Posted at 15:00 on 29 Dec 2020 by Pandora / Blake
A few weeks back I wrote a very personal post about body shame, gender dysphoria and bodily autonomy that is up there amongst of the most raw and emotional things I’ve written for this blog. It was difficult to write and a little nerve-wracking to post, but it felt important both to me personally and as a wider topic for discussion.
While all that was stewing in my brain, my therapist and I talked about the things I was struggling with . She recommended a book called The Body Is Not An Apology by Sonya Renee Taylor, and an episode of Brené Brown’s excellent podcast ‘Unlocking Us’, in which Sonya Renee Taylor comes on as a guest to speak about the book. I’ve not had a chance to read the full book yet, but the podcast alone has blown my tiny mind. All of the questions I asked in that post have been addressed simply by hearing Sonya Renee Taylor speak.
Her approach centres around a concept that she calls ‘the ladder’. The ladder is the hierarchy of bodies upheld by our oppressive society: the colour of your skin, whether you’re thin or fat, whether you’re disabled or not, how closely you conform to society’s beauty standards, your age, your transness or cisness. I hadn't realised it before, but most oppression in our society is based on the body, and on judging other people based on what they look like. Even wealth and class is often rooted deeply within the body; our size, appearance and how free we are to climb the ladder and gain status based on our body varied depending on our financial and social power.
Taylor traces all oppression in our society back to the idea that some bodies are fundamentally better than others. It is this notion of that excused the transatlantic slave trade, that causes people to think of men as being worthier and more powerful than women, that fuels the intolerably high levels of abuse committed against members of the LGBTQ community. "All of our systems of -isms," Taylor says, "of oppressions based on the body, are attempts to navigate the ladder of social hierarchy [...] And those systems that live within that ladder are the systems that we’re talking about fighting when we’re talking about social justice."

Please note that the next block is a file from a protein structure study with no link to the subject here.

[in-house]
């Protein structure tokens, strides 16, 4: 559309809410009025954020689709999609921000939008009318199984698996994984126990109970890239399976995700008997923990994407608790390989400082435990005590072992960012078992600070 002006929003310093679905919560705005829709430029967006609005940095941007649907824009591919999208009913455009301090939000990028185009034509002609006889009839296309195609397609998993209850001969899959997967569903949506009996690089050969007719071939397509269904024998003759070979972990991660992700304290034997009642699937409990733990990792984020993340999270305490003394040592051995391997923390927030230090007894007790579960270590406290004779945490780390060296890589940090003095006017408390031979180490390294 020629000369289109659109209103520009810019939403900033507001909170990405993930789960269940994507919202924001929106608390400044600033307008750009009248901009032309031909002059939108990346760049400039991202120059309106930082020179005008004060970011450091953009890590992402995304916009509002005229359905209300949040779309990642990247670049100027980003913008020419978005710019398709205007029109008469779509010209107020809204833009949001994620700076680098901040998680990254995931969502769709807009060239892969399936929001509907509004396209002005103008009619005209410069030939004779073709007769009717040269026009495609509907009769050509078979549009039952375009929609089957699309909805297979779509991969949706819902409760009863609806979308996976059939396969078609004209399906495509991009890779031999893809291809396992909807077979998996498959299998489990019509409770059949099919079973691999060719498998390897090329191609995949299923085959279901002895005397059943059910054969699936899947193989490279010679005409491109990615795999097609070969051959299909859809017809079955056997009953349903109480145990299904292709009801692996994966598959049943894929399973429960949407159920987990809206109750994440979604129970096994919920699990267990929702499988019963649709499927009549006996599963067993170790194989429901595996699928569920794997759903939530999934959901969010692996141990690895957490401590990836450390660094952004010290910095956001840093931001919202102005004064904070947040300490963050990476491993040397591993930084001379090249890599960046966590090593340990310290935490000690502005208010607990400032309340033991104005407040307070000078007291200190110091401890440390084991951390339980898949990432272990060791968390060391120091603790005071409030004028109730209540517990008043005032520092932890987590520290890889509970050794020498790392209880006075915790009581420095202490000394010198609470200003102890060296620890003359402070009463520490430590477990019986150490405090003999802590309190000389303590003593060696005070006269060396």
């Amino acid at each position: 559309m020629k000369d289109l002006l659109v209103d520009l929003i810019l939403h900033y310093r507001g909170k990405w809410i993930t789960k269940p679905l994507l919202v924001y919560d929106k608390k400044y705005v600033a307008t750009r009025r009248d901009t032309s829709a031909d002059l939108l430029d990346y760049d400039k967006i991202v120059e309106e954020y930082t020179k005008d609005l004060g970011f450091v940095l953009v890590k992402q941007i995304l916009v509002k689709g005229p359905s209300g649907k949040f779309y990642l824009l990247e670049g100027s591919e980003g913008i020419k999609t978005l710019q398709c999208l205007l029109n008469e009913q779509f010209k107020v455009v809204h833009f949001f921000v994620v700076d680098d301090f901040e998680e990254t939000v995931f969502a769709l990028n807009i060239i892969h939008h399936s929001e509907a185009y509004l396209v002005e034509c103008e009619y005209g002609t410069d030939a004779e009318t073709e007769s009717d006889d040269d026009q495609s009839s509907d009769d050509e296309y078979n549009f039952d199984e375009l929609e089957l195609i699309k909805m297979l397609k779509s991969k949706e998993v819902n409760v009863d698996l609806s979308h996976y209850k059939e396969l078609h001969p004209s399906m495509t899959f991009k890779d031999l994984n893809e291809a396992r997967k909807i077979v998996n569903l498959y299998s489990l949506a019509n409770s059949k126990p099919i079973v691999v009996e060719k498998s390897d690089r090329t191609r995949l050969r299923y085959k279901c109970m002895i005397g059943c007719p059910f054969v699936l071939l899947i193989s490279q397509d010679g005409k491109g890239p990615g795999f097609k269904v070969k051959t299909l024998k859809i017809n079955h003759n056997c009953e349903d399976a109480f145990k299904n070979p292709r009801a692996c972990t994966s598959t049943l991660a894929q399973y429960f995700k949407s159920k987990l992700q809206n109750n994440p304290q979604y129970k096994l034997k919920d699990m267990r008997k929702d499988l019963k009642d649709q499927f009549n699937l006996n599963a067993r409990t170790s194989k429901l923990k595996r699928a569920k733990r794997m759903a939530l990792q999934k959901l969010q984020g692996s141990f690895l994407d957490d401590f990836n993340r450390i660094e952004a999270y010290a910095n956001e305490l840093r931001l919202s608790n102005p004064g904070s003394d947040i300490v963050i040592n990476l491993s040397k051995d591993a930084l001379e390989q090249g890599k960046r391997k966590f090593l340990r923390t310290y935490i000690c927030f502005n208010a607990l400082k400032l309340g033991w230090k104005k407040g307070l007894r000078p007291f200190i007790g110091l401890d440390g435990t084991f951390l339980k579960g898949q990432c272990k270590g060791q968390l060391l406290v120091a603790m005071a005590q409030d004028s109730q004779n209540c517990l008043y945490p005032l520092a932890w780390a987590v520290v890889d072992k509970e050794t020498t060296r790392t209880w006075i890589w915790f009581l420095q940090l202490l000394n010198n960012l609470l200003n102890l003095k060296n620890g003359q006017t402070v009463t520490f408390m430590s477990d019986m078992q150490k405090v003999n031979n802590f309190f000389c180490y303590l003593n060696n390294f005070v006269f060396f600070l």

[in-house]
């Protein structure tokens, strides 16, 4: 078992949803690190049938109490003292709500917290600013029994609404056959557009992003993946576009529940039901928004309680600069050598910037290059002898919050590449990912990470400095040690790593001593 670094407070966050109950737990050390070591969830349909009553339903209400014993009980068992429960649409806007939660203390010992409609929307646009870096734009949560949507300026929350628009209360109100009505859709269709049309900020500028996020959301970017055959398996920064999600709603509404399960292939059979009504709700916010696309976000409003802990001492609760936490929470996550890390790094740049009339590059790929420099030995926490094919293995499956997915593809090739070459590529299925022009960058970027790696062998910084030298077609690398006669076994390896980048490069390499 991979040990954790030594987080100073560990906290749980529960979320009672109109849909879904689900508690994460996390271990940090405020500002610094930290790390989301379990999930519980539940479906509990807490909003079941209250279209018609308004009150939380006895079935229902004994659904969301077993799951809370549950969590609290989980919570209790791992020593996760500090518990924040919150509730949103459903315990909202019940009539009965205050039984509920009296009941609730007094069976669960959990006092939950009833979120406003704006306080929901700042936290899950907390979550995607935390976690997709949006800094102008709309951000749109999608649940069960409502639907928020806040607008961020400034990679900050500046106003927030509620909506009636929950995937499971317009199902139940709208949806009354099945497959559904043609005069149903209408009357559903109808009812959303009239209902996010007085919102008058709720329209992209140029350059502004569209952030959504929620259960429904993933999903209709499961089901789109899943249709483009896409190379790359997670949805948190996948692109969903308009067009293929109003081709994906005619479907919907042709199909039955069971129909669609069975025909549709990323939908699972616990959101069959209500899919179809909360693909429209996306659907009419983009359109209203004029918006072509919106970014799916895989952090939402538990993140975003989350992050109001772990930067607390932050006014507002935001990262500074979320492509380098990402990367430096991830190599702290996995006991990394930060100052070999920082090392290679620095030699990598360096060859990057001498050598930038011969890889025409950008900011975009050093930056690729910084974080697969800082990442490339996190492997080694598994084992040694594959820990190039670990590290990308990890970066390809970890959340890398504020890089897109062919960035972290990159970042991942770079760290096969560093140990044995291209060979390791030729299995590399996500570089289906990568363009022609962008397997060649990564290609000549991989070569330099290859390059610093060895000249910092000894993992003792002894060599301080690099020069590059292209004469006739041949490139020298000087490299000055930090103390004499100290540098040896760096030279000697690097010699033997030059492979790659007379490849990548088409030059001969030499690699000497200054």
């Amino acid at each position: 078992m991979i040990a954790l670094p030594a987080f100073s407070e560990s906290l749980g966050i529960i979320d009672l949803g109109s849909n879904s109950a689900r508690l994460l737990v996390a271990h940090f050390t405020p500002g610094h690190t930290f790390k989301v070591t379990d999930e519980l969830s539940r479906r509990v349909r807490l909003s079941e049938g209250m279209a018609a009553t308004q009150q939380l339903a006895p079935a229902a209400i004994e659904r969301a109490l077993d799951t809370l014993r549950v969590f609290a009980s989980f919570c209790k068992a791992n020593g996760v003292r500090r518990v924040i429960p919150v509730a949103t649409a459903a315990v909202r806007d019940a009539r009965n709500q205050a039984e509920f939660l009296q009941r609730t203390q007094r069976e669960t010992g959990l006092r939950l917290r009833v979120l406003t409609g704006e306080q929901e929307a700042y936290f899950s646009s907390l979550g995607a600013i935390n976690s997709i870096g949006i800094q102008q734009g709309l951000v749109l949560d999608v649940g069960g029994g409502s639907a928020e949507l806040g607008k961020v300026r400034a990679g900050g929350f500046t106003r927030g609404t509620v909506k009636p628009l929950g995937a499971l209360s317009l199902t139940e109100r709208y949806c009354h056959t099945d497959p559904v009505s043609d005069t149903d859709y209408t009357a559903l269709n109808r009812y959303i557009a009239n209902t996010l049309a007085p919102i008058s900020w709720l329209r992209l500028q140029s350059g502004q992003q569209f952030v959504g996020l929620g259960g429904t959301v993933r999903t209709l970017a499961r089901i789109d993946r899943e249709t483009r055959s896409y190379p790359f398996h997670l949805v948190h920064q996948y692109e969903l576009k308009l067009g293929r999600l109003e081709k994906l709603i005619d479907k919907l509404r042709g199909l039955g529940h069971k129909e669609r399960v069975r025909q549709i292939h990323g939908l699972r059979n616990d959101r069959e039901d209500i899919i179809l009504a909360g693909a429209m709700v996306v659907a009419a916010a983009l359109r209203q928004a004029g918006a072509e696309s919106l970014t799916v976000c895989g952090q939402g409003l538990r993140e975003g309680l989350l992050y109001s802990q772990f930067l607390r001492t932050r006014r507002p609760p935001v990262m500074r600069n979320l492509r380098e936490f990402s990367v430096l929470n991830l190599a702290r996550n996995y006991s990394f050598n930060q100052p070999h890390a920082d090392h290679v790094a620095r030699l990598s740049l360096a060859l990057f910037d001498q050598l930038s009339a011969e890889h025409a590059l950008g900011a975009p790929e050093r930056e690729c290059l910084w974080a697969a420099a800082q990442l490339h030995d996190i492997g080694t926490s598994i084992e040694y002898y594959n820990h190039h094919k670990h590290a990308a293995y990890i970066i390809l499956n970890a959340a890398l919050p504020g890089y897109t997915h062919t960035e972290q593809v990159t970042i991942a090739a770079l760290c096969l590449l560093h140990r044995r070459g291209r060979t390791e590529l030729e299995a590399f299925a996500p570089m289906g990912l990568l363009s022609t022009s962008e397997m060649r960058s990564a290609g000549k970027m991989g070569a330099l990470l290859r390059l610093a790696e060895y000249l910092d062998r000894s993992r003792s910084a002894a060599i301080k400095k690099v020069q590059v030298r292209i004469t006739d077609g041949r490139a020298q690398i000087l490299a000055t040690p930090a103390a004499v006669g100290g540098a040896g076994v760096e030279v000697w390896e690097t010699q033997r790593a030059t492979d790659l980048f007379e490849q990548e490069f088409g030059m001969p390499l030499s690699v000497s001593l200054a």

So where does this hierarchy, this ladder, come from? It’s not an inalienable fact of the universe; it’s a social structure. And it originates in comparison: in comparing one body to another and deciding which one is on a higher rung.
Some of these comparisons have huge, earth-shaking consequences. At too many points in history a group of people with power have decided that a whole category of bodies are inferior, with horrifying results. Many of these comparisons, though, seem almost harmless; they’re the stuff of everyday life.
We all create the ladder anew in our minds, every single day. Every time you look at someone else’s body - in a photograph, or on the street, or amongst your friends - and think they’re thinner than me or I’m glad my hair isn’t like that or I wish I still looked that young, you’re making the ladder a little stronger.
And this was a punch to the gut for me to hear, because I do this all the fucking time. Just scrolling through my Twitter feed I’ll find myself making these comparisons over and over again: Wow, I'll never be that pretty. Those shoulder muscles are so much more toned than mine. I wish my bone structure was more like that. Sometimes, much less often, I even catch myself thinking I’m better looking than someone I see in passing. These comparisons are the consequence of being socialised to uphold the ladder of oppression. They are rooted in shame and judgement, and each and every time we do it, we reinforce the ladder. For one person to be inferior, another has to be superior - and vice versa.
So I have a new mantra now, one I repeat to myself any time I find that I’m falling into this old habit: comparison IS the ladder. Because the only way we can create a world that doesn't have those hierarchies of oppression is to stop building them in our minds. To stop deciding that people, ourselves included, are more or less valuable as human beings based on some artificial, arbitrary pecking order.
I’d like to share with you here a quote from the podcast that touched me deeply - so deeply that when I read it aloud to my partner at the dinner table I started crying all over again. Here’s how Sonya Renee Taylor describes what the ladder has come to replace: